Sometimes inherited real property passes automatically by operation of Nebraska law. Other times, persons purporting to transact on a decedent’s property are unaware that they do not actually have the authority to do so. In the June 2020 case of Arnold v. Walz, the Nebraska Supreme Court determined that decedent’s real property remained in the estate, and had not been validly purchased because the purported seller did not own the property.
The Facts of Arnold v. Walz
Beverly Freiden died on December 8, 2012. The Nebraska probate court appointed Arnold and Jon Freiden as co-personal representatives of decedent’s estate. Decedent’s will stated that her real property located in Omaha, Nebraska:
may either be sold or retained by my personal representatives as they shall determine, and upon sale, whenever it occurs, my son, Jon Freiden, shall receive the first $25,000 from the sale and the remainder of the net sale proceeds shall be paid over to my grandson, Bart Arnold for his care…
The co-personal representatives did not sell the property. Instead, they filed an informal closing by verified statement which stated that Arnold and Jon Freiden’s appointments as copersonal representatives “shall terminate one year after the filing hereof.”
The schedule of distribution regarding Beverly Freiden’s assets provided that “[c]ash and real estate” would be distributed to Jon Freiden.
Option To Purchase The Real Property
Walz had leased the property from decedent and was interested in buying the real property – an option to purchase provision was included in the February 2, 2012 lease between decedent and Walz. The terms of the option to purchase provision included that:
- Walz could exercise his option at any time before July 31, 2014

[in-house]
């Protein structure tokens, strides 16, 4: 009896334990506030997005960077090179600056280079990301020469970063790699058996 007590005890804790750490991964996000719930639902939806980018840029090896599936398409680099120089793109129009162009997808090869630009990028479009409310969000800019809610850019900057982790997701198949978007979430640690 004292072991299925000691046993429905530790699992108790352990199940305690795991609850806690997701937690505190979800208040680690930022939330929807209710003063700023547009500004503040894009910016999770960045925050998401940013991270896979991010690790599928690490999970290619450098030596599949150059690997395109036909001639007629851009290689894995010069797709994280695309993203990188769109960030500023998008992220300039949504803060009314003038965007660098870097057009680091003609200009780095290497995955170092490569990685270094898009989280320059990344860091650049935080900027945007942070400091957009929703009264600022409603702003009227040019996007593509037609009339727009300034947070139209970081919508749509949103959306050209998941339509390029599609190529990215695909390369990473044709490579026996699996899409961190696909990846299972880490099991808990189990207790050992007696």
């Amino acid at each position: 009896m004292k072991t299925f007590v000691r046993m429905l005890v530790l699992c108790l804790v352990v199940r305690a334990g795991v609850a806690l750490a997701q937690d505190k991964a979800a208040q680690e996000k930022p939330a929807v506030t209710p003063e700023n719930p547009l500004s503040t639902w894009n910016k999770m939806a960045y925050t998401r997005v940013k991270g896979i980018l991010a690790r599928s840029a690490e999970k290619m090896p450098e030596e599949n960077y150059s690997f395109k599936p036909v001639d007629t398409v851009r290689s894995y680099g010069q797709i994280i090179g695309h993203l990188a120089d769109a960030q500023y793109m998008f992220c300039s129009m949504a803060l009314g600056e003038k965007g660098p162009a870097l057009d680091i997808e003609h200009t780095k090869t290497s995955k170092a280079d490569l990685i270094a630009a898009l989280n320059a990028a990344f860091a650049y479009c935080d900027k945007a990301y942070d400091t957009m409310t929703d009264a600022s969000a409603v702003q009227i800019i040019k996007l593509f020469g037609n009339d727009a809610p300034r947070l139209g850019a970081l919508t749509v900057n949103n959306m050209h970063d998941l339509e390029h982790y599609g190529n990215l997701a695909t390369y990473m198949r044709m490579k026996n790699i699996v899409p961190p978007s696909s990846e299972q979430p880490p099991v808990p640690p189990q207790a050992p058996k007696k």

- The option must be exercised in writing during the term of the lease (between February 1, 2012 and July 31, 2014)
- Upon exercise of the option, Walz was required to close on the purchase no later than August 15, 2014.
Walz did not exercise the option during the original tenancy.
In August 2014 (after the expiration of the option), Walz and Freiden purported to modify the lease/purchase agreement to extend the option to purchase to July 31, 2015. Walz did not exercise the option to purchase the real property by that date. Walz and John Freiden entered into another agreement in August 2015 which set forth the “balance owed for the purchase of the property” and contemplated that the balance would be paid off at the end of one year or the agreement would automatically renew.
As a result of the 2015 agreement, Walz claimed that he had purchased the property from Jon Freiden.
The Estate Files A Quiet Title Action
In January 2017, decedent’s estate was reopened and Arnold Freiden was reappointed as personal representative.
Arnold filed a complaint to quiet title to the property. Arnold alleged that Walz had not timely exercised his option to purchase, and that there was no enforceable modification to the lease/purchase agreement.
The Nebraska district court quieted title in favor of decedent’s estate. The court found that:
Walz had not exercised the 2012 Option, because he had not attempted to exercise it before July 31, 2014, and had not “‘close[d] on the purchase not later than August 15, 2014,'” as required by the contract. The district court also found that the subsequent 2014 Agreement and 2015 Agreement were unenforceable with respect to the option to purchase, because the option had ended on its own terms and there was no longer a valid option to exercise by Walz as a holdover tenant.